Everyone Wants to Talk Leadership – No One Knows How to Lead

The topic of leadership feels exhausted. Walk into any bookstore and at some point you will stumble into a treasure trove of literary opinions, guidance, and/or experience. Not a shelf to be found bereft of three to five easy steps towards becoming a better insert recycled characteristic trope here. It is maddening.

It is maddening because, apart from the obvious money grab, you would think that with so many available resources there would be more leaders. There are certainly those purporting to be to be leaders, but far too few real leaders. Let’s call them babysitters. It is someone occupying a title being paid to make sure the “children” do their work. God forbid if they don’t and who cares if you did? “It’s your job, it’s what we pay you for…get back to work.”

Over the span of the last decade I have been fortunate enough to be on the receiving end of leadership lessons. No books have been read in the process. I would argue that the majority of what I have learned so far is what not to do in a position of influence. All taught to me firsthand by the babysitters. I have watched many in leading positions break the backs of those they are called to steward and have had a few bones broken myself.

You may assume that pessimism clouds my judgment. You may even go so far as to say that this type of behavior is normal and expected in work environments. Is it normal? I suppose that every one of us has (at least) one story of a freeloading individual they were cursed to call boss. I was even told the other day that backbreaking pressure, poor systemic structure, and a lack of direction in the workplace is normal. In one sense, I would then agree with the idea that it is normal. However, I beg you to sincerely ask yourself again but phrase the question in another way.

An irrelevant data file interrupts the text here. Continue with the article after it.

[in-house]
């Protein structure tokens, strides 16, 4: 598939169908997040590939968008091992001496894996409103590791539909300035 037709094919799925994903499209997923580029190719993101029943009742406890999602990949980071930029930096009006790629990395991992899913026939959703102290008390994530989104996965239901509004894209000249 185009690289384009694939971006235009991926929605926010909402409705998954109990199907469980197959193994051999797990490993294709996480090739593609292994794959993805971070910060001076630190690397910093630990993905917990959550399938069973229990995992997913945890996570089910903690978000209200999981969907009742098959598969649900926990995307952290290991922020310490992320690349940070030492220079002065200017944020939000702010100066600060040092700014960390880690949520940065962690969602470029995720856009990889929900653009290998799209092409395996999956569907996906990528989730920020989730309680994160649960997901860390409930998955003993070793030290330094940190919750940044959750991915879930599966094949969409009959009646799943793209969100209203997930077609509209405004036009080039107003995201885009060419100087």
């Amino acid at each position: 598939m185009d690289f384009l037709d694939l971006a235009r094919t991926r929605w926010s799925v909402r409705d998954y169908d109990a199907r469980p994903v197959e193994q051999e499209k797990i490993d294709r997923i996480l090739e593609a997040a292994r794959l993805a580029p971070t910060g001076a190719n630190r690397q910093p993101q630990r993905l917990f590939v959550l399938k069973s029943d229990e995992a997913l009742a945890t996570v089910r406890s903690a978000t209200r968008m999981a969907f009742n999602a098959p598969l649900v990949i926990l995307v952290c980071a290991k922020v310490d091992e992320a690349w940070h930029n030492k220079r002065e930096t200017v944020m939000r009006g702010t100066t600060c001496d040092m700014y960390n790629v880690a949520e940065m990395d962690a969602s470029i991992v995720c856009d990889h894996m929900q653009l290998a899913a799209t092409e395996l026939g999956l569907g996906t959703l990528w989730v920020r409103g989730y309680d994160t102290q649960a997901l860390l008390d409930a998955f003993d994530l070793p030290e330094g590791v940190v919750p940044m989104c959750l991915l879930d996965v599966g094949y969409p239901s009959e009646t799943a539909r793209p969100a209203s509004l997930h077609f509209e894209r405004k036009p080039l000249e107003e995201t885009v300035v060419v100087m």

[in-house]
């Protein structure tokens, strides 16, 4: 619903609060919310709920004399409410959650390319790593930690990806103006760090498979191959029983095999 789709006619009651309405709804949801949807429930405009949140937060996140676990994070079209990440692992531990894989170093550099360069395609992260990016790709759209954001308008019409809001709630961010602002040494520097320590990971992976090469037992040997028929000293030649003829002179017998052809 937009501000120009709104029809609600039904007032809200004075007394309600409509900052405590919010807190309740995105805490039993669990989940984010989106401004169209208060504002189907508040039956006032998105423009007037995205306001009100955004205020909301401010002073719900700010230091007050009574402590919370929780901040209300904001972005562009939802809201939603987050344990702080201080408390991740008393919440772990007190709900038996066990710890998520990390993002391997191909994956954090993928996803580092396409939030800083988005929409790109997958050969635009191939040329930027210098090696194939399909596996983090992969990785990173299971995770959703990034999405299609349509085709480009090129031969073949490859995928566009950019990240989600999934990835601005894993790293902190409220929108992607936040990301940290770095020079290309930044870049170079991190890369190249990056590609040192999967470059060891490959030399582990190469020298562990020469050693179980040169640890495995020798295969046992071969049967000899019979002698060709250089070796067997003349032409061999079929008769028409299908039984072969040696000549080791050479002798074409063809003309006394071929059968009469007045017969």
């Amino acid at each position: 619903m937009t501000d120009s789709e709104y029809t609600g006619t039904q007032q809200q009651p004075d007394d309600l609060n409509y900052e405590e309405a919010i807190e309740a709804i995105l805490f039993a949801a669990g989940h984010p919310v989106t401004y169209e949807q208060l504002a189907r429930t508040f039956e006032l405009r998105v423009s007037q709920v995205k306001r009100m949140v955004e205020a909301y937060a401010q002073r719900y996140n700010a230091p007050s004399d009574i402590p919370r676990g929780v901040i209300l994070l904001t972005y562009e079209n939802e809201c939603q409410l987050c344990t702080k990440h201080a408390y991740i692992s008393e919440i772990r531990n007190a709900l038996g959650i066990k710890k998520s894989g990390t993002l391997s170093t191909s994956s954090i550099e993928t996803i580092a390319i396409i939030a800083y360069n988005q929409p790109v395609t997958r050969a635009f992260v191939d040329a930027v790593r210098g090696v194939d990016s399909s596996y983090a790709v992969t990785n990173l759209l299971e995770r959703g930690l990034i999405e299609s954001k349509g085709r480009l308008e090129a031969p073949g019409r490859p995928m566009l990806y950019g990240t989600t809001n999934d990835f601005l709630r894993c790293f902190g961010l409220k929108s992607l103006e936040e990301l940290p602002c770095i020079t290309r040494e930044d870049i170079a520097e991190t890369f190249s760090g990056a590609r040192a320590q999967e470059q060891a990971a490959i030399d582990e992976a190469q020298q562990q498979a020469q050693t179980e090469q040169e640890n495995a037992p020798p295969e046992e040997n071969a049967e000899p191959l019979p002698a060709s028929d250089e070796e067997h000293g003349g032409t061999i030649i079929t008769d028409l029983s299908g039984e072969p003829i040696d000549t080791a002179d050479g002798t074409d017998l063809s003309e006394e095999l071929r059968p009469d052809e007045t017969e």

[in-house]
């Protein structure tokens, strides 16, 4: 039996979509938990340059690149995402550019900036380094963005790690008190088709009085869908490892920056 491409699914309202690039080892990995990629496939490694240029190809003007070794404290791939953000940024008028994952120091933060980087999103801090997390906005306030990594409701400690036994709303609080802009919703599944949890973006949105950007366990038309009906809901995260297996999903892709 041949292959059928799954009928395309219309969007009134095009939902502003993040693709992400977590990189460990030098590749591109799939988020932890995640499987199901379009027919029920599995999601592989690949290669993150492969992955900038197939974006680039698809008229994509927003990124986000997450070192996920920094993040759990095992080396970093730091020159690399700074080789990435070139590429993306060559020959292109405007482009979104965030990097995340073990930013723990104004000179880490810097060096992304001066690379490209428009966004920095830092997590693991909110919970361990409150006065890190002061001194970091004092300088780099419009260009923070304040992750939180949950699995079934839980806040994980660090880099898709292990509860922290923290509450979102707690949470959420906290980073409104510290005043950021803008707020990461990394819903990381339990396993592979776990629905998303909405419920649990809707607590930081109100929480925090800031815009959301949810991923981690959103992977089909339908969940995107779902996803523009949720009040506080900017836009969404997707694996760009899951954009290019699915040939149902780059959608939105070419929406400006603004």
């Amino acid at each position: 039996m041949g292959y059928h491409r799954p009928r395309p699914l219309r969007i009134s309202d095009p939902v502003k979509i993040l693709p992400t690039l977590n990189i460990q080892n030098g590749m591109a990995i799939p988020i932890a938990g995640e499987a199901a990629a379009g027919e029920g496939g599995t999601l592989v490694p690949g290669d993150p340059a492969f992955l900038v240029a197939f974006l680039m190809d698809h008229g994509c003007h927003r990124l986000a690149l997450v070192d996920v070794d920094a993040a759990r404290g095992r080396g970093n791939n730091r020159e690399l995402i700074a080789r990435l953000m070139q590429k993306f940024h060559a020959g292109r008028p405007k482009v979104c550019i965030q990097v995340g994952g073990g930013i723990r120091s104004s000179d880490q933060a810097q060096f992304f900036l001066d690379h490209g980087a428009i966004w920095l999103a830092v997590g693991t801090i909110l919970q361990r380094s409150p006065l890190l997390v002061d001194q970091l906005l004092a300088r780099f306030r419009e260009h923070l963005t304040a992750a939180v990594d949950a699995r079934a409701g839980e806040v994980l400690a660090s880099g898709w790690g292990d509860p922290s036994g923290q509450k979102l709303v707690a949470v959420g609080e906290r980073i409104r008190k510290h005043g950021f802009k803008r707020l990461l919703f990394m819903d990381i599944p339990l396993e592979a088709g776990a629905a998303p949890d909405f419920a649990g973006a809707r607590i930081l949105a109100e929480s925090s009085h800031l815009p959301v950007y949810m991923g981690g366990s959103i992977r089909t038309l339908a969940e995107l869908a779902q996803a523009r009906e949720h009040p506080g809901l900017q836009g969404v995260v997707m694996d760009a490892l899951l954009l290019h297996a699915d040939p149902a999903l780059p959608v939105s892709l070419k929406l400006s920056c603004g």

Should it be normal?

Here is my working theory based on my experience and observations. Corporate leadership structure dictates that there be an individual(s) placed at the peak of the hierarchical pyramid. Corporate greed mandates that they see the job accomplished in any way possible. Corporate desperation spends little time and few resources equipping the leader with tools to succeed. The corporate rat race causes those in management positions to resort to reactionary behavior rather than being proactively one step ahead. Corporate demand pays no attention to their own deficiencies and places the blame for subsequent failures on the work force below them. Wash. Rinse. Repeat.

The best way I can describe this image is of an individual running on a treadmill at full speed while everything around them is on fire. One misstep and you are shot into the flames of irrelevancy. There is a break neck speed at which companies must keep pace with lest they fall behind.

Why do you think that Apple releases a new (yet still very much the same) phone once a year? They can’t afford competing companies to gain any kind of step on them. Even one step closer between the competing corporations means hundreds if not thousands (probably more) of revenue loss. The point I’m trying to make is that there is an insatiable demand and an ever growing need for competency in the workplace. Unfortunately, from my experience, there does not seem to be enough time, resources, or desire to properly train those in leadership or even those considered to be the “work force”. What it creates is a serious, cyclical black hole of burnout, turnover, and mental/physical illness.

The first responsibility of a leader is to define reality. The last is to say thank you. In between, the leader is a servant.

Max DePree